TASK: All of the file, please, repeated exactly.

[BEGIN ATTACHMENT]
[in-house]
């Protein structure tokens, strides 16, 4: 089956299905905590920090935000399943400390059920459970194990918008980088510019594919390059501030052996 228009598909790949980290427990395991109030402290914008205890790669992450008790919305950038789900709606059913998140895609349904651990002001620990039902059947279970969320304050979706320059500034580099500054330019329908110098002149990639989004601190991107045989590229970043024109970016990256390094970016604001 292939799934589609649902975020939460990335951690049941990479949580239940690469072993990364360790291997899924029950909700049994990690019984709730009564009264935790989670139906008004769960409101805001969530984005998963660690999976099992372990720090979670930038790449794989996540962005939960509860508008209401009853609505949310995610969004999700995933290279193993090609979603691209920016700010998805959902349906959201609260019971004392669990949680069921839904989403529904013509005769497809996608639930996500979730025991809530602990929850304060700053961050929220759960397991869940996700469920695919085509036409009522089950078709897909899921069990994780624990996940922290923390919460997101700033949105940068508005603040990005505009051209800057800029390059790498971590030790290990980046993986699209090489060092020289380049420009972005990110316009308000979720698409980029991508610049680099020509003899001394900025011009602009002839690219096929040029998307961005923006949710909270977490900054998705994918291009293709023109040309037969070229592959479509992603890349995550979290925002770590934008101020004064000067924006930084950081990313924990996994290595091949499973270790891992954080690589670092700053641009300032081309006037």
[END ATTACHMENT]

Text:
[in-house]
């Protein structure tokens, strides 16, 4: 089956299905905590920090935000399943400390059920459970194990918008980088510019594919390059501030052996 228009598909790949980290427990395991109030402290914008205890790669992450008790919305950038789900709606059913998140895609349904651990002001620990039902059947279970969320304050979706320059500034580099500054330019329908110098002149990639989004601190991107045989590229970043024109970016990256390094970016604001 292939799934589609649902975020939460990335951690049941990479949580239940690469072993990364360790291997899924029950909700049994990690019984709730009564009264935790989670139906008004769960409101805001969530984005998963660690999976099992372990720090979670930038790449794989996540962005939960509860508008209401009853609505949310995610969004999700995933290279193993090609979603691209920016700010998805959902349906959201609260019971004392669990949680069921839904989403529904013509005769497809996608639930996500979730025991809530602990929850304060700053961050929220759960397991869940996700469920695919085509036409009522089950078709897909899921069990994780624990996940922290923390919460997101700033949105940068508005603040990005505009051209800057800029390059790498971590030790290990980046993986699209090489060092020289380049420009972005990110316009308000979720698409980029991508610049680099020509003899001394900025011009602009002839690219096929040029998307961005923006949710909270977490900054998705994918291009293709023109040309037969070229592959479509992603890349995550979290925002770590934008101020004064000067924006930084950081990313924990996994290595091949499973270790891992954080690589670092700053641009300032081309006037």